Let’s take a break at the King’s Head Theater

Therapy was never for me. The counter argument is that I can’t know without trying it. Maybe I don’t want a joint venture with someone for whom I can only make progress in hourly increments, for which I have to pay large sums: and why do therapists, like Sebastian (Roger Parkins) end up in therapy themselves? It would seem that he cares so much about his clients that he ended up neglecting his own well-being, but how did he do it, as a psychotherapist (the distinction between that and a physiotherapist becomes apparent in the one of many hilarious scenes in this one-minute laugh show), failing to recognize the signs that all was not well in his own life and taking mitigating action accordingly?

It’s a world that let’s take a break here gives a lot of information about, and from what I’ve seen here, it’s a world I’d like to continue to stay away from, thank you very much. A very distinctive cast of characters makes, at least, good theater. Summer Breeze (Kate Loustau), as she calls herself, is able to “reminisce” about past lives, in which she apparently served in the court of Henry VIII and, centuries later, found herself on the journey inaugural of the RMS Titanic. Sebastian observes that she is a westerner who has declared herself an eastern mystic. Being part of the “all men are inherently evil” brigade, it’s odd that she didn’t insist on having a therapist who identifies as a woman.

Then there’s Tunde (Chris Rochester), a stand-up comedian who wryly observes from personal experience that growing up during Sierra Leone’s civil war gave him the resilience to withstand Saturday nights in downtown Barnsley years later. A long scene allows Tunde to go into detail about what happened, not so much to him as to his immediate family members, and it is through his story that the holistic nature of psychotherapy becomes obvious: everything is, even largely, linked to everything else, and therefore a person’s problems cannot be tackled in isolation.

Ultimately, though, it’s a show written for laughs. Some come courtesy of Roberta (Abigail Williams), Sebastian’s ex – having recently seen production so innocuous it was bland, it’s refreshing to hear someone speak so candidly. It’s almost a shame that Roberta and Summer never meet. There’s also Babooshka, otherwise known as Babs (Kate Loustau), Sebastian’s (or is she?) current significant other from Kate Bush.

The characters on stage are rounded out by Barry Bremner (James Marchant), a stereotypical alpha male who yells on the phone who he’s talking to on a morning rush hour commuter train, with obnoxious remarks. Sebastian defends himself in a rather contrived way, but again the comic effect is strong. Presumably written before the pandemic, everyone seems to spend an exorbitant amount of time on moving trains, whether mainline or London Underground, and this production does a brilliant job of capturing the crowded conditions on board thanks to a combination of movement, non-movement and sound effects.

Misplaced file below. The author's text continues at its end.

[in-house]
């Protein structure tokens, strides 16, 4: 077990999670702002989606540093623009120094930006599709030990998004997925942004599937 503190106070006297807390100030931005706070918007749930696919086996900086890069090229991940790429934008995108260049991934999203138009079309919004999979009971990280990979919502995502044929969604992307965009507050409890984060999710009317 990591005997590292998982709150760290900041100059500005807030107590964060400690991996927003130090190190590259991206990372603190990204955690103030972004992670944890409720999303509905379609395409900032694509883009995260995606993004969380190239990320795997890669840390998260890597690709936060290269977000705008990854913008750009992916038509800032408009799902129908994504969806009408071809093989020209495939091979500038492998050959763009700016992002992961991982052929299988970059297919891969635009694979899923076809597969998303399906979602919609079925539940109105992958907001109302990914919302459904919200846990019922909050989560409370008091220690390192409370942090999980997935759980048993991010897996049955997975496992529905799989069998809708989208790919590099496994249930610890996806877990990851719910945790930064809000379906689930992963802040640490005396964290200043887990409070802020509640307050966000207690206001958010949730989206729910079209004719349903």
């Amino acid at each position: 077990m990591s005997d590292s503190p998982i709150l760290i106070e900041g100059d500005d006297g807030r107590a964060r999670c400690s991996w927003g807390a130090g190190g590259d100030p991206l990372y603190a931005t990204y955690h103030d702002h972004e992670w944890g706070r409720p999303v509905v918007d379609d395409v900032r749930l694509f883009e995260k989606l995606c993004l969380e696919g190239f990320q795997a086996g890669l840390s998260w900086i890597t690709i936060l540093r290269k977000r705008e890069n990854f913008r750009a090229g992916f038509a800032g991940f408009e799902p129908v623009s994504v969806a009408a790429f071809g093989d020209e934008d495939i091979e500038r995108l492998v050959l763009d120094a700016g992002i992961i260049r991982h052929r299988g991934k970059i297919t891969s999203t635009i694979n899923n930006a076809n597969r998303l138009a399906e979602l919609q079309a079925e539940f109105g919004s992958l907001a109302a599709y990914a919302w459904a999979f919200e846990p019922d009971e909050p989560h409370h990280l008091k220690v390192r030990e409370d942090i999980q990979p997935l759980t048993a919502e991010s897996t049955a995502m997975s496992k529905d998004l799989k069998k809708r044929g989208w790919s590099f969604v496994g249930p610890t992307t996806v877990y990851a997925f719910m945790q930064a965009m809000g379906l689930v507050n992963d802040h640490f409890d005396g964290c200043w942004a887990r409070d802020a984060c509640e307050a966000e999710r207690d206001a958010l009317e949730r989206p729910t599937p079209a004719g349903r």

Even the most stoic therapists find that, like Sebastian, their mind wanders from time to time, and the audience gets a glimpse of Sebastian’s mind, invariably when a client says something that triggers a song, and therefore a song. , in her head. It’s a tactic that gets slightly overused by the end. All things considered, a mix of hilarity and emotion makes for a very satisfying evening.

4 stars

Comment by Chris Omaweng

Even therapists have bad days. Sebastian would know.

To his own problems are added two new clients who bring two new challenges. Summer: a new-age Californian with childhood trauma, and Babatunde: a comedian and survivor of war-torn Sierra Leone.

If he can just spend the day seeing the love of his life, she will surely make it all better. Because she loves him too… doesn’t she?

A dark, funny and unpredictable new play about therapy, self-awareness and dealing with your problems.

Contains references to suicide, sexual abuse and depictions of violence.

Roger Parkin
Kate Loustau
Chris Rochester
Abigail Williams
James Marchant

Writers Russell Obeney (he/him) and André Guindisson (he/him)
Director and playwright Ella Murdoch (her)
Designer Sorcha Corcoran (her)
Lighting designer Ros Chase (her)
Sound designer Elijah Miller (he/him)

June 7 – 18, 2022